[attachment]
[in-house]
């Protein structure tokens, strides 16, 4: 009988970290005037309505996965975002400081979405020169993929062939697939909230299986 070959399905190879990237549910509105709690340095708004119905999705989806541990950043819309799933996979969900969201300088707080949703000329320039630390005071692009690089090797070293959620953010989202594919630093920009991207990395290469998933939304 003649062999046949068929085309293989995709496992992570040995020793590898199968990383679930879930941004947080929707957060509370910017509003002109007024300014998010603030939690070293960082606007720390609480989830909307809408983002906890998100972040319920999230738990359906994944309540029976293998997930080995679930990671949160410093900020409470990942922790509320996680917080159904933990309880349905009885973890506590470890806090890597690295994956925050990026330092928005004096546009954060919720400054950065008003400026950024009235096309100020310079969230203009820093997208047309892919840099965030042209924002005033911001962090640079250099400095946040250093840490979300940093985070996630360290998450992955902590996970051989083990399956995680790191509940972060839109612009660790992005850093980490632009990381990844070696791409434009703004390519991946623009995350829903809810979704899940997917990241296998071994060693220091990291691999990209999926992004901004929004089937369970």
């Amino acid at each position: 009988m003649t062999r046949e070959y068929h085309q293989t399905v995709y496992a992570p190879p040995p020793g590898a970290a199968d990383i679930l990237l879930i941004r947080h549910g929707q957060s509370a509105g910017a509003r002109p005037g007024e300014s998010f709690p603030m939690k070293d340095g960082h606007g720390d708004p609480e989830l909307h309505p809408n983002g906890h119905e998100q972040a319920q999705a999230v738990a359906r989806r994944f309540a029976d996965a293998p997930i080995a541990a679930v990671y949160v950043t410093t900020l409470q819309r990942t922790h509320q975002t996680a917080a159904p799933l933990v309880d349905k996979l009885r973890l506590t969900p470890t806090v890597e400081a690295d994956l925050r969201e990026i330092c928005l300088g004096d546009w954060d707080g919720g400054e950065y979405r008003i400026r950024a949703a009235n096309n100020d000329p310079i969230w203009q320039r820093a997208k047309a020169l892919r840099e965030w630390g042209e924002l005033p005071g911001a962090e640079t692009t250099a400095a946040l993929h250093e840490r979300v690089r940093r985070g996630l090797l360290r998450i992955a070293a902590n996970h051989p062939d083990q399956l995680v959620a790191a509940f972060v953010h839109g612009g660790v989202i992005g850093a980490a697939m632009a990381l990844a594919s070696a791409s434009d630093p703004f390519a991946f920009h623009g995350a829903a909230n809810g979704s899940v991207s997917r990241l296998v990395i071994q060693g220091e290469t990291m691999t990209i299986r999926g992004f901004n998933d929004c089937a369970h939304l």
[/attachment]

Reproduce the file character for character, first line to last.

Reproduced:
[in-house]
């Protein structure tokens, strides 16, 4: 009988970290005037309505996965975002400081979405020169993929062939697939909230299986 070959399905190879990237549910509105709690340095708004119905999705989806541990950043819309799933996979969900969201300088707080949703000329320039630390005071692009690089090797070293959620953010989202594919630093920009991207990395290469998933939304 003649062999046949068929085309293989995709496992992570040995020793590898199968990383679930879930941004947080929707957060509370910017509003002109007024300014998010603030939690070293960082606007720390609480989830909307809408983002906890998100972040319920999230738990359906994944309540029976293998997930080995679930990671949160410093900020409470990942922790509320996680917080159904933990309880349905009885973890506590470890806090890597690295994956925050990026330092928005004096546009954060919720400054950065008003400026950024009235096309100020310079969230203009820093997208047309892919840099965030042209924002005033911001962090640079250099400095946040250093840490979300940093985070996630360290998450992955902590996970051989083990399956995680790191509940972060839109612009660790992005850093980490632009990381990844070696791409434009703004390519991946623009995350829903809810979704899940997917990241296998071994060693220091990291691999990209999926992004901004929004089937369970």
């Amino acid at each position: 009988m003649t062999r046949e070959y068929h085309q293989t399905v995709y496992a992570p190879p040995p020793g590898a970290a199968d990383i679930l990237l879930i941004r947080h549910g929707q957060s509370a509105g910017a509003r002109p005037g007024e300014s998010f709690p603030m939690k070293d340095g960082h606007g720390d708004p609480e989830l909307h309505p809408n983002g906890h119905e998100q972040a319920q999705a999230v738990a359906r989806r994944f309540a029976d996965a293998p997930i080995a541990a679930v990671y949160v950043t410093t900020l409470q819309r990942t922790h509320q975002t996680a917080a159904p799933l933990v309880d349905k996979l009885r973890l506590t969900p470890t806090v890597e400081a690295d994956l925050r969201e990026i330092c928005l300088g004096d546009w954060d707080g919720g400054e950065y979405r008003i400026r950024a949703a009235n096309n100020d000329p310079i969230w203009q320039r820093a997208k047309a020169l892919r840099e965030w630390g042209e924002l005033p005071g911001a962090e640079t692009t250099a400095a946040l993929h250093e840490r979300v690089r940093r985070g996630l090797l360290r998450i992955a070293a902590n996970h051989p062939d083990q399956l995680v959620a790191a509940f972060v953010h839109g612009g660790v989202i992005g850093a980490a697939m632009a990381l990844a594919s070696a791409s434009d630093p703004f390519a991946f920009h623009g995350a829903a909230n809810g979704s899940v991207s997917r990241l296998v990395i071994q060693g220091e290469t990291m691999t990209i299986r999926g992004f901004n998933d929004c089937a369970h939304l």